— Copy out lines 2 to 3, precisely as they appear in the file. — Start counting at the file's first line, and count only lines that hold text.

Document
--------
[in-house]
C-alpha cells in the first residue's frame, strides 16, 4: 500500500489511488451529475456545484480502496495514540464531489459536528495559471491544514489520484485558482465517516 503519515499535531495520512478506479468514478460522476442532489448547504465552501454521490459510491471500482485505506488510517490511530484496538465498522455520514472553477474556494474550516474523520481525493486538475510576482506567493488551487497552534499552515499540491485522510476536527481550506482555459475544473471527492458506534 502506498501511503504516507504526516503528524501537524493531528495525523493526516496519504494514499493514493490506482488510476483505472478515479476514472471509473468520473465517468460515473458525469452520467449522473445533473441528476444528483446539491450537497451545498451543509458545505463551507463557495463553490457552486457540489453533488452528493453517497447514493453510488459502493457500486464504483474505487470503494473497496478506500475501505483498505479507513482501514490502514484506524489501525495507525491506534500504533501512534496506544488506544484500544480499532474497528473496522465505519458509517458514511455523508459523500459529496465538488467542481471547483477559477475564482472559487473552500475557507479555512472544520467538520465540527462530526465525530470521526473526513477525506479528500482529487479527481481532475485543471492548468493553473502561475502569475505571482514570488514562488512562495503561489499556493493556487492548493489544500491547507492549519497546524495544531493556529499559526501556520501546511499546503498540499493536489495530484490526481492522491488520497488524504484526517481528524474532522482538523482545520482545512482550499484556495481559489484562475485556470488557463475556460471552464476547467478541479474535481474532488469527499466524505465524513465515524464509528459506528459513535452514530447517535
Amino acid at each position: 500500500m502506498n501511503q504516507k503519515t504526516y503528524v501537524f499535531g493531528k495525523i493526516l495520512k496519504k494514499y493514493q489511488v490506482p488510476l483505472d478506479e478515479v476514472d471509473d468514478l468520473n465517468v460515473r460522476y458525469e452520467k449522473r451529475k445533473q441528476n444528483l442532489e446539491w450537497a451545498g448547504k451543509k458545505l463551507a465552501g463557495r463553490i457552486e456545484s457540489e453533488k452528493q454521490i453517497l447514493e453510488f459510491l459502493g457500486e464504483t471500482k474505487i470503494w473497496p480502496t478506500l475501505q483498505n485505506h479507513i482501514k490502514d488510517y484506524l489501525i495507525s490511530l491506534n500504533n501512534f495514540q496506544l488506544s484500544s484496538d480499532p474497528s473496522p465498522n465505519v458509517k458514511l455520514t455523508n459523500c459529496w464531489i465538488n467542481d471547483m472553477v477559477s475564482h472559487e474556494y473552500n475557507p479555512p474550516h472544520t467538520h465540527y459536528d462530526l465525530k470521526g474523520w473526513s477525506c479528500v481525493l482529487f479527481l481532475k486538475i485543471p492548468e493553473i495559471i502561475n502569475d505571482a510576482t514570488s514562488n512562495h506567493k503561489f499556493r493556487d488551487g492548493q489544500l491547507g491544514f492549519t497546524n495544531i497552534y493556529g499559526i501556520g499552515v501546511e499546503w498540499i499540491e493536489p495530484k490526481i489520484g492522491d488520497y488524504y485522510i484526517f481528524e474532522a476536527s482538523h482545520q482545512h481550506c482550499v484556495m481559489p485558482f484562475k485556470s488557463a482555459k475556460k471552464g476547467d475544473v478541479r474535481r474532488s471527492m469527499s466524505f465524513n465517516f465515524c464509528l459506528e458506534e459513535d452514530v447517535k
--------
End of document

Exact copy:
C-alpha cells in the first residue's frame, strides 16, 4: 500500500489511488451529475456545484480502496495514540464531489459536528495559471491544514489520484485558482465517516 503519515499535531495520512478506479468514478460522476442532489448547504465552501454521490459510491471500482485505506488510517490511530484496538465498522455520514472553477474556494474550516474523520481525493486538475510576482506567493488551487497552534499552515499540491485522510476536527481550506482555459475544473471527492458506534 502506498501511503504516507504526516503528524501537524493531528495525523493526516496519504494514499493514493490506482488510476483505472478515479476514472471509473468520473465517468460515473458525469452520467449522473445533473441528476444528483446539491450537497451545498451543509458545505463551507463557495463553490457552486457540489453533488452528493453517497447514493453510488459502493457500486464504483474505487470503494473497496478506500475501505483498505479507513482501514490502514484506524489501525495507525491506534500504533501512534496506544488506544484500544480499532474497528473496522465505519458509517458514511455523508459523500459529496465538488467542481471547483477559477475564482472559487473552500475557507479555512472544520467538520465540527462530526465525530470521526473526513477525506479528500482529487479527481481532475485543471492548468493553473502561475502569475505571482514570488514562488512562495503561489499556493493556487492548493489544500491547507492549519497546524495544531493556529499559526501556520501546511499546503498540499493536489495530484490526481492522491488520497488524504484526517481528524474532522482538523482545520482545512482550499484556495481559489484562475485556470488557463475556460471552464476547467478541479474535481474532488469527499466524505465524513465515524464509528459506528459513535452514530447517535
Amino acid at each position: 500500500m502506498n501511503q504516507k503519515t504526516y503528524v501537524f499535531g493531528k495525523i493526516l495520512k496519504k494514499y493514493q489511488v490506482p488510476l483505472d478506479e478515479v476514472d471509473d468514478l468520473n465517468v460515473r460522476y458525469e452520467k449522473r451529475k445533473q441528476n444528483l442532489e446539491w450537497a451545498g448547504k451543509k458545505l463551507a465552501g463557495r463553490i457552486e456545484s457540489e453533488k452528493q454521490i453517497l447514493e453510488f459510491l459502493g457500486e464504483t471500482k474505487i470503494w473497496p480502496t478506500l475501505q483498505n485505506h479507513i482501514k490502514d488510517y484506524l489501525i495507525s490511530l491506534n500504533n501512534f495514540q496506544l488506544s484500544s484496538d480499532p474497528s473496522p465498522n465505519v458509517k458514511l455520514t455523508n459523500c459529496w464531489i465538488n467542481d471547483m472553477v477559477s475564482h472559487e474556494y473552500n475557507p479555512p474550516h472544520t467538520h465540527y459536528d462530526l465525530k470521526g474523520w473526513s477525506c479528500v481525493l482529487f479527481l481532475k486538475i485543471p492548468e493553473i495559471i502561475n502569475d505571482a510576482t514570488s514562488n512562495h506567493k503561489f499556493r493556487d488551487g492548493q489544500l491547507g491544514f492549519t497546524n495544531i497552534y493556529g499559526i501556520g499552515v501546511e499546503w498540499i499540491e493536489p495530484k490526481i489520484g492522491d488520497y488524504y485522510i484526517f481528524e474532522a476536527s482538523h482545520q482545512h481550506c482550499v484556495m481559489p485558482f484562475k485556470s488557463a482555459k475556460k471552464g476547467d475544473v478541479r474535481r474532488s471527492m469527499s466524505f465524513n465517516f465515524c464509528l459506528e458506534e459513535d452514530v447517535k